De­cen­tralise lo­cal gov­ern­ment power

Jamaica Gleaner - - OPINION & COMMENTARY - Peter Espeut is a so­ci­ol­o­gist and ru­ral de­vel­op­ment sci­en­tist. Email feed­back to col­umns@glean­

BE­CAUSE POWER tends to cor­rupt, and ab­so­lute power cor­rupts ab­so­lutely (so said Lord Ac­ton), it is of the ut­most im­por­tance to en­sure that our politi­cians never have ab­so­lute power. This is why the prin­ci­ple of sub­sidiar­ity is of such great value.

Sub­sidiar­ity is the idea that a cen­tral au­thor­ity should per­form only those tasks that can­not be per­formed ef­fec­tively at a lower level. If a cen­tral au­thor­ity re­serves to it­self the re­spon­si­bil­ity to take de­ci­sions which could com­pe­tently be taken at a more lo­cal level, power be­comes con­cen­trated at the top, and we head to­wards tyranny and to­tal­i­tar­i­an­ism.

Sub­sidiar­ity is the man­age­ment prin­ci­ple that gov­erns power-shar­ing in any fed­eral sys­tem of gov­ern­ment, and is in­te­gral to the oper­a­tions of the Euro­pean Union. It is also an im­por­tant com­po­nent in the logic of the sep­a­ra­tion of pow­ers, es­sen­tial to avoid­ing pro­found con­flicts of in­ter­est.

For me, this is the most pow­er­ful rea­son Ja­maica needs strong lo­cal gov­ern­ment, for with­out par­ish coun­cil­lors, all power will re­side in the hands of mem­bers of par­lia­ment (MP). When it comes to gov­er­nance, we need all the checks and bal­ances we can get.


In three months, I will cel­e­brate 25 years writ­ing this col­umn, and one of my per­sis­tent themes over the years has been the im­por­tance of lo­cal gov­ern­ment. And just as per­sis­tently, the edi­tor of The Gleaner con­tin­ues to ar­gue for the abo­li­tion of par­ish coun­cils as an un­nec­es­sary layer of gov­er­nance. For ex­am­ple, two Satur­days ago, The Gleaner edi­tor wrote, in­ter alia:

“This news­pa­per has not, for a long time, been in sup­port of the main­te­nance of the par­ish coun­cils. They have, which­ever party is in con­trol of them, largely been in­com­pe­tently man­aged and used as a con­duit through which small-scale pa­tron­age is fun­nelled to the po­lit­i­cal hard core, the 30 per cent of the elec­torate who gen­er­ally vote.” (5 Novem­ber 2016).

I sub­mit that mis­man­age­ment and po­lit­i­cal pa­tron­age are not re­stricted to lo­cal gov­ern­ment alone; in fact, over the years, cen­tral gov­ern­ment has been bet­ter at mis­man­age­ment and cor­rup­tion. Would The Gleaner edi­tor wish to abol­ish cen­tral gov­ern­ment also?

One of the prob­lems with so­called ‘lo­cal gov­ern­ment re­form’ over the years is that it treats par­ish coun­cils in iso­la­tion from cen­tral gov­ern­ment. It is im­pos­si­ble to re­form lo­cal gov­ern­ment with­out, at the same time, re­form­ing cen­tral gov­ern­ment.

Here is the cen­tral prob­lem: the Cabi­net, the ex­ec­u­tive arm of gov­ern­ment, has usurped the role of the leg­isla­tive arm by tak­ing con­trol of the law­mak­ing process. When last has a par­lia­men­tar­ian in­tro­duced an act or any piece of leg­is­la­tion in the House that has gone the dis­tance? They mostly seem to fall off the Or­der Pa­per, pushed out by leg­is­la­tion orig­i­nat­ing from Cabi­net. Our so-called leg­is­la­tors are re­duced to be­ing bench-thumpers.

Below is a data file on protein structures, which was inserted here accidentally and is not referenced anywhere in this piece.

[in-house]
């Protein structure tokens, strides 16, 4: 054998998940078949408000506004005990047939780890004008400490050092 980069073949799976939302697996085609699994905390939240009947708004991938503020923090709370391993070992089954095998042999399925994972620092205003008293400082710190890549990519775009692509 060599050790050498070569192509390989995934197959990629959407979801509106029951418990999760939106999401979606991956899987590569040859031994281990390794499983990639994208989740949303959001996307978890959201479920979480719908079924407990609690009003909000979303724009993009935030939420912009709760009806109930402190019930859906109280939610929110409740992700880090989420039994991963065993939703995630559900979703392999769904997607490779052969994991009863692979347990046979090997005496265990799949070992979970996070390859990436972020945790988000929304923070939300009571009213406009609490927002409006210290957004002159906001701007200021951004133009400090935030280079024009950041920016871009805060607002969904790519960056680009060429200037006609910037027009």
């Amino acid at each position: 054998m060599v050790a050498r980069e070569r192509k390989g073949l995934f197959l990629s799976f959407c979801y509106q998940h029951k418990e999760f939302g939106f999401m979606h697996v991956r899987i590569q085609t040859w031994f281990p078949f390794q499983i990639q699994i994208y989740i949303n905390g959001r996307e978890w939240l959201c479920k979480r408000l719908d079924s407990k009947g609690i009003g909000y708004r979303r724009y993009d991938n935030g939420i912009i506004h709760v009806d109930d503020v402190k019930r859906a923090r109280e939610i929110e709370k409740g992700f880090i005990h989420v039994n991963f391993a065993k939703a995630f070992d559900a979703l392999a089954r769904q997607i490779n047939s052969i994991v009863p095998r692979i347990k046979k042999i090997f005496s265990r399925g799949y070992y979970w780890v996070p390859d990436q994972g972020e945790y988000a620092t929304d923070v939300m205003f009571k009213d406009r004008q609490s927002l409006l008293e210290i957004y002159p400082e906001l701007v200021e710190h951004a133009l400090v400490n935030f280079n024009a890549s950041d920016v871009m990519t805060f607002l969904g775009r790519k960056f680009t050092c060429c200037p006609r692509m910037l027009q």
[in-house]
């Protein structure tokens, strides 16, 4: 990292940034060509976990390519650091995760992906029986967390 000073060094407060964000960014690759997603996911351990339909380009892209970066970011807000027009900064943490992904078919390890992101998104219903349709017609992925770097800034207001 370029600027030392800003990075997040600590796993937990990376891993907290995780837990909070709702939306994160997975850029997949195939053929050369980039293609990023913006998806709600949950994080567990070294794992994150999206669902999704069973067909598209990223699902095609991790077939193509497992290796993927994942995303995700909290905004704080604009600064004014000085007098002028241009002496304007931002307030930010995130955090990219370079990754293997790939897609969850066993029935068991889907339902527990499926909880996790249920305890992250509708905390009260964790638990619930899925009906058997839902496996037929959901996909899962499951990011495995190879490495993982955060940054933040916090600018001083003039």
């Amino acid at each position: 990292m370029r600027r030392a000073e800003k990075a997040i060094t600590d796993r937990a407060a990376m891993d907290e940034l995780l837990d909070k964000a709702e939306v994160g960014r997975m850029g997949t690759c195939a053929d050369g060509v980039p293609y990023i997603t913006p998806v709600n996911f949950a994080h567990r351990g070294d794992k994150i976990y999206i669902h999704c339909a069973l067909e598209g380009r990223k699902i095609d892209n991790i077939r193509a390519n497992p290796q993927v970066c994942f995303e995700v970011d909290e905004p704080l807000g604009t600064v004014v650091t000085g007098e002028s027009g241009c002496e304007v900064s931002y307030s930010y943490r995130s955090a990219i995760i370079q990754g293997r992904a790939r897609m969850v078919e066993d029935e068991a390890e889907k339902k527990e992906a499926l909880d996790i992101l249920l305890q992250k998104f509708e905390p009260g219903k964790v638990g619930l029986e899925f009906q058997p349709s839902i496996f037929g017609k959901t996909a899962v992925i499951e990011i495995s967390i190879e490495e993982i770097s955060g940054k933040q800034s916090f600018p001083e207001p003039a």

With very lit­tle leg­is­lat­ing to do, our MPs have turned around and usurped the role of par­ish coun­cil­lors, get­ting in­volved in all sorts of lo­cal is­sues which are not their con­sti­tu­tional re­mit. And that is why lo­cal gov­ern­ment looks so use­less: be­cause MPs who are part of cen­tral gov­ern­ment daily tres­pass in their ter­ri­tory, sub­vert­ing the pow­ers of the par­ish coun­cil­lor, mak­ing them look re­dun­dant.

It’s a power grab: the Cabi­net grab­bing at the power of Par­lia­men­tar­i­ans, and the MPs grab­bing at the power of par­ish coun­cil­lors.

This is why I have called for clear and un­am­bigu­ous job de­scrip­tions for MPs and coun­cil­lors to pre­vent over­lap. Re­form­ing lo­cal gov­ern­ment will not take place un­til the power of MPs is cur­tailed, which calls for the si­mul­ta­ne­ous re­form of cen­tral gov­ern­ment as well. One will not take place with­out the other.

Some lo­cal de­ci­sions just can­not be taken ef­fi­ciently by cen­tral gov­ern­ment.

The over­all re­sult will be a de­vo­lu­tion of real power to the parishes, and, there­fore, to ru­ral ar­eas, on lo­cal mat­ters, which can lead to gen­uine ru­ral de­vel­op­ment. Gen­uine lo­cal gov­ern­ment means that stake­hold­ers at the com­mu­nity level can par­tic­i­pate in a mean­ing­ful way in the gov­er­nance of their lo­cal af­fairs.

The way things are now, lo­cal de­vel­op­ment plan­ning is not done well, be­cause nei­ther MPs nor coun­cil­lors feel they are the ones em­pow­ered to drive it. Where are the lo­cal de­vel­op­ment plans – dis­trict by dis­trict – which will lead to ru­ral de­vel­op­ment? Is it re­ally the Ur­ban De­vel­op­ment Cor­po­ra­tion that has the re­spon­si­bil­ity for ru­ral de­vel­op­ment? Does ru­ral de­vel­op­ment mean mak­ing an area more ur­ban?

Ja­maica needs a par­a­digm shift in gov­er­nance that will lead to more ef­fec­tive lo­cal de­vel­op­ment plan­ning and pros­per­ity. Let this be last lo­cal gov­ern­ment elec­tion that will sim­ply per­pet­u­ate the con­cen­tra­tion of power at the top.

Peter Espeut

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